Forbidden Five Spice

February 12th, Tuesday:

DSCN4283

  • Shrimp Ball Soup (Shrimp Dumplings, Chinese Cabbage, Green Onion, Shiitake Mushroom)
  • Spaghetti Carbonara (Spaghetti, Onion, Bacon, Parsley)
  • Tokachi Soybean Croquette
  • Apple Jam
  • Coppe Bread
  • Milk
  • Kcal: 923

Five spice (goshin五辛) contains garlic, rocambole (nobiru), Japanese leek (rakkyou), onion, and Chinese leek (nira). Because it has a strong smell, it is said from ancient times to clear away pollution and prevent sickness.

Last week’s cold was actually Type A influenza. So it’s my first day back to work after being in bed for a week. Being all influenza-y for a week didn’t incline me to cook much at home, so it was quite nice to eat school lunch as a change from rice, chikuwa, and tosa nimono.

Anyway, tokachi is an area in Hokkaido which is famous for growing beans. I am most familiar with their delicious adzuki beans, but apparently they also grow soybeans. Today’s croquette was quite tasty I thought: not as oily as usual and with a nice soft flavour. Eating it, I thought maybe it was curry flavoured, but rather it must be the Five Spice they used mentioned above. Looking up “five spice” in English, you will find a different sort of spice mixture that seems to be used in China. This “five spice” refers to the buddhist “five spices”, which we are told we should avoid, because they encourage avarice.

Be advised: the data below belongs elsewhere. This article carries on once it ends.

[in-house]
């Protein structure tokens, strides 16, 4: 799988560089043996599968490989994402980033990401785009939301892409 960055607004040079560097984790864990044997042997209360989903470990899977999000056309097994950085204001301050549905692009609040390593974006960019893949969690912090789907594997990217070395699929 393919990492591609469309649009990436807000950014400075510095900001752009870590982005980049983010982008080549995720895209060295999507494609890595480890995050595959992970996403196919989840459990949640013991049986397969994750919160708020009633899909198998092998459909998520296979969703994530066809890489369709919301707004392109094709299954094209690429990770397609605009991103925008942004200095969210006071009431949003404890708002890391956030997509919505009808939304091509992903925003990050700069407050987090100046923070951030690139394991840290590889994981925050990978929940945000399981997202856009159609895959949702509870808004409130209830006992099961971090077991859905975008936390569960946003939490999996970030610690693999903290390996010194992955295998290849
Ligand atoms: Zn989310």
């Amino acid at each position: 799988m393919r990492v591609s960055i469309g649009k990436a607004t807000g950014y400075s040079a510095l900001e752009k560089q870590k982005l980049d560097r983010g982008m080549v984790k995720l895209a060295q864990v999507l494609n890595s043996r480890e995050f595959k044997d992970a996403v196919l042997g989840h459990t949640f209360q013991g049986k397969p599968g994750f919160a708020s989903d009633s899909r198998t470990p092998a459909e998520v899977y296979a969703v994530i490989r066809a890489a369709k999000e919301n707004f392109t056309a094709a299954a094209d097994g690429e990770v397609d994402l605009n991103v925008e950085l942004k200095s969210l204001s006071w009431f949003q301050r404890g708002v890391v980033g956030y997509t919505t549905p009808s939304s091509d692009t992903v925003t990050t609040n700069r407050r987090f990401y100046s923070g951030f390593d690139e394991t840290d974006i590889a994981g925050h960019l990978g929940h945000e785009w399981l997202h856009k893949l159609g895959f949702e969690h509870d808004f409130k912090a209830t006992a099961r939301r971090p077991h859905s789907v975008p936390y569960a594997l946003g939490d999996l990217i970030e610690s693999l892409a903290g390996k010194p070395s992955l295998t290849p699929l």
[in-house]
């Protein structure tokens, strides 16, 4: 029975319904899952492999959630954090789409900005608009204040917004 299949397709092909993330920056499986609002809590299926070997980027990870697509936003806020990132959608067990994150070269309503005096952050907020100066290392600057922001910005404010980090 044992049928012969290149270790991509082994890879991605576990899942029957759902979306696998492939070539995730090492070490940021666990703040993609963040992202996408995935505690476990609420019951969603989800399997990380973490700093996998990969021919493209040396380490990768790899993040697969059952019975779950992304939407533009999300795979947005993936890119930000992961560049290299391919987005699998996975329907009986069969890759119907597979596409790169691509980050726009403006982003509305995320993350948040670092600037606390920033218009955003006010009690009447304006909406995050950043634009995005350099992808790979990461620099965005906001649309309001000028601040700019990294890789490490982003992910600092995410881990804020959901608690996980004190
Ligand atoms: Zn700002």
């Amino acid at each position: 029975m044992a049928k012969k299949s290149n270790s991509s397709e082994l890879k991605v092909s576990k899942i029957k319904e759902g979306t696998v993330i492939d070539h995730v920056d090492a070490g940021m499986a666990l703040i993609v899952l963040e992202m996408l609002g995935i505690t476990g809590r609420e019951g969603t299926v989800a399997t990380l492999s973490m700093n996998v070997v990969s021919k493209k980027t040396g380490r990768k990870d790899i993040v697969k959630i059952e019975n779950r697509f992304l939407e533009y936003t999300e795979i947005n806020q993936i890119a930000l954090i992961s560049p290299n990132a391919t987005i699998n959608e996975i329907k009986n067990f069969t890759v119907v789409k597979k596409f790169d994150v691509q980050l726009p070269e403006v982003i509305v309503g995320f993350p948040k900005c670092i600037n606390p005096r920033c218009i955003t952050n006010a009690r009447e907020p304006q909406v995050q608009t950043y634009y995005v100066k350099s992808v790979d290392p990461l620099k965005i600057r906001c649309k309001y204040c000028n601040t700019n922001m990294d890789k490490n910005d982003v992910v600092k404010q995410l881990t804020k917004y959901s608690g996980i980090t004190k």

In other food news, this morning on my Foreign Policy site, there seems to be a scandal unfolding about European frozen beef dishes containing up to 100% horse meat. 100 percent! And Western Europeans are not happy with finding out they’ve been feeding their children that. I don’t personally find eating horse meat or even dog meat any more horrible than cow meat. As you’ll recall, I don’t really approve of eating meat in general. What I think is most interesting about this news item is two things:

  1. This is a problem related to modern globalization. Something like this is not likely to occur when the food you consume comes from the same country you live in, much less local farms.
  2. People have really unreasonable biases when it comes to food. As the article states, “the British consumers who are outraged about having been fed Polish horse meat were perfectly willing to buy lasagna made from cows that were likely raised and slaughtered in brutal factory farms and felt few moral qualms about it.”

エビボールのスープ
スパゲッティカルボナーラ
十勝大豆コロッケ
りんごジャム
コッペパン
牛乳

Okome de Apple Tart!!!

January 24th, Thursday:

DSCN4228

  • Char Siu Ramen (Char Siu, Bean Sprout, Bamboo Shoot, Carrot, Green Onion)
  • Milk
  • Xiao Long Bao
  • Okome de Apple Tart
  • Kcal: 900

From Jan. 24th to 30th is “School Lunch Week”. Let’s eat lunch considering by what people’s efforts we are able to be served the school lunch we so thoughtlessly eat every day.

Today we had the always popular Okome de Tart! It is really delicious. The name of the tart in Japanese is “okome de kokusan ringo no taruto”, which literally means “Tart made with rice and grown-in-Japan apples”.